However, for this to work, there needs to be some element of accountability or reporting. One solution would be for to gather data from their member companies and compile it into an anonymized annual report, with data available to researchers.

Second, for any initiative to cause real behavior change, there must be measurable goals, targets, and timelines. “Everything we know from behavioral research suggests that [these] are actually very effective in changing behavior; however, the Parity Pledge explicitly eschews these,” Uotila explained. “My concern is if the bar is set too low, or if there is no specific bar, organizations will relax their efforts around gender diversity.”

If will not adopt measurable goals for the Parity Pledge’s effect on gender diversity in the companies that join it, then companies should examine their own policies to see if the Parity Pledge is truly supporting their internal, measurable goals, or if it is the crutch they are leaning on for their diversity efforts.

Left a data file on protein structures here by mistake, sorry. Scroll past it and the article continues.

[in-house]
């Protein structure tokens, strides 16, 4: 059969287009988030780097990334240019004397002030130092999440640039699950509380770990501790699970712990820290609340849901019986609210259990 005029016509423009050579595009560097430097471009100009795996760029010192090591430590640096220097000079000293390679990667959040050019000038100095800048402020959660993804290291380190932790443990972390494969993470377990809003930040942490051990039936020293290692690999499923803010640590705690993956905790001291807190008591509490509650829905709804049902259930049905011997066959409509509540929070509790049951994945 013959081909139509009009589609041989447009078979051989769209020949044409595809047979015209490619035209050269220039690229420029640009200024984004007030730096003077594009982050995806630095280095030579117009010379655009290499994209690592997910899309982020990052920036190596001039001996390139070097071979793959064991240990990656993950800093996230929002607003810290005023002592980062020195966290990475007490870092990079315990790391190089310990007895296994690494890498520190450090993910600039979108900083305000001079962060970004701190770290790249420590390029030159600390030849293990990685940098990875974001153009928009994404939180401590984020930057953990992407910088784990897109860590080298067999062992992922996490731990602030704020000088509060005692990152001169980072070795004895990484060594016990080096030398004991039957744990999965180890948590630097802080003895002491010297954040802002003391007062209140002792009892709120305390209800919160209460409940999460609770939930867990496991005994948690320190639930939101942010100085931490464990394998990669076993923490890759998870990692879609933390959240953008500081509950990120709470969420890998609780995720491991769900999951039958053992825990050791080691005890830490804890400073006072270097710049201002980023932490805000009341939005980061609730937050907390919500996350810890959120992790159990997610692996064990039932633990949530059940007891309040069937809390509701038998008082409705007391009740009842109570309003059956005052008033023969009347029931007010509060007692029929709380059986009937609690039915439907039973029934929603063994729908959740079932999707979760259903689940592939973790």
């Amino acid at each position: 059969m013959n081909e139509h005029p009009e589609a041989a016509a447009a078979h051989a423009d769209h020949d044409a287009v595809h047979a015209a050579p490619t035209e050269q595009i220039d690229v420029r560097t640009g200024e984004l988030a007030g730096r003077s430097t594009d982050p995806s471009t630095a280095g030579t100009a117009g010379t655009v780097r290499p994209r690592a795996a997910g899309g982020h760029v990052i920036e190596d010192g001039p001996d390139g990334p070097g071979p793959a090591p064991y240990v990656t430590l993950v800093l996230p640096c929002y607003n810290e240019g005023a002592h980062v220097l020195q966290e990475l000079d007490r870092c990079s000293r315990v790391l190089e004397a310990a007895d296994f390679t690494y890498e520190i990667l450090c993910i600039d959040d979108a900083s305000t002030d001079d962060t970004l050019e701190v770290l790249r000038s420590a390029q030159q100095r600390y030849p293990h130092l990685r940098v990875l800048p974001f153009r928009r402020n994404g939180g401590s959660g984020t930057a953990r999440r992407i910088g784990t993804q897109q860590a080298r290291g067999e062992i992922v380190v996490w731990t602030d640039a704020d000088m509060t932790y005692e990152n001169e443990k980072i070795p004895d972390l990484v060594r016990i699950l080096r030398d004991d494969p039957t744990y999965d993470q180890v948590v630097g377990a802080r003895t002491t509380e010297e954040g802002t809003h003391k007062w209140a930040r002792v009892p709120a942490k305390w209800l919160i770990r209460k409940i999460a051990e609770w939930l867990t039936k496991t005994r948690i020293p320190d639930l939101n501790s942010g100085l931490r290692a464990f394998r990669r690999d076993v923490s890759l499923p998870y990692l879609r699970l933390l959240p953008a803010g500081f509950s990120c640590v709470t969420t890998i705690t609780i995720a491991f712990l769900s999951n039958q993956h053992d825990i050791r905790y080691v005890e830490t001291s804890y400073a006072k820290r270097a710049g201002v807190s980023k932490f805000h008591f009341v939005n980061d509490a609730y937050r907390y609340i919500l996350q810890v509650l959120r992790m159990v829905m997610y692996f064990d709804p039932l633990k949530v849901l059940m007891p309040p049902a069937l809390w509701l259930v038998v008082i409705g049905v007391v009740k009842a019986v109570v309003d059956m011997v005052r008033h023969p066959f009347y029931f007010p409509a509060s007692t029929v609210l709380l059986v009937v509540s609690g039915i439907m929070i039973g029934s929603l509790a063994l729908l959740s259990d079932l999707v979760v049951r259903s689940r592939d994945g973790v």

Finally, the Parity Pledge should examine its effect on social norms around hiring women for senior positions. If they raised their goal from one to two women in the final pool of candidates, “this may give women a fighting chance [for] being selected rather than merely considered,” said Uotila. Or, another approach would be to “frame the social norms around outcomes rather than process.” Instead of emphasizing the interview as the point for critical change, shift the focus to who is actually hired to senior positions and gender ratios in these organizations.

Ultimately, we shouldn’t congratulate companies that sign on to the Parity Pledge; we should hold them accountable to results, and save our acclaim for those who create quantifiable change.

Photo: Bill Strain (CC).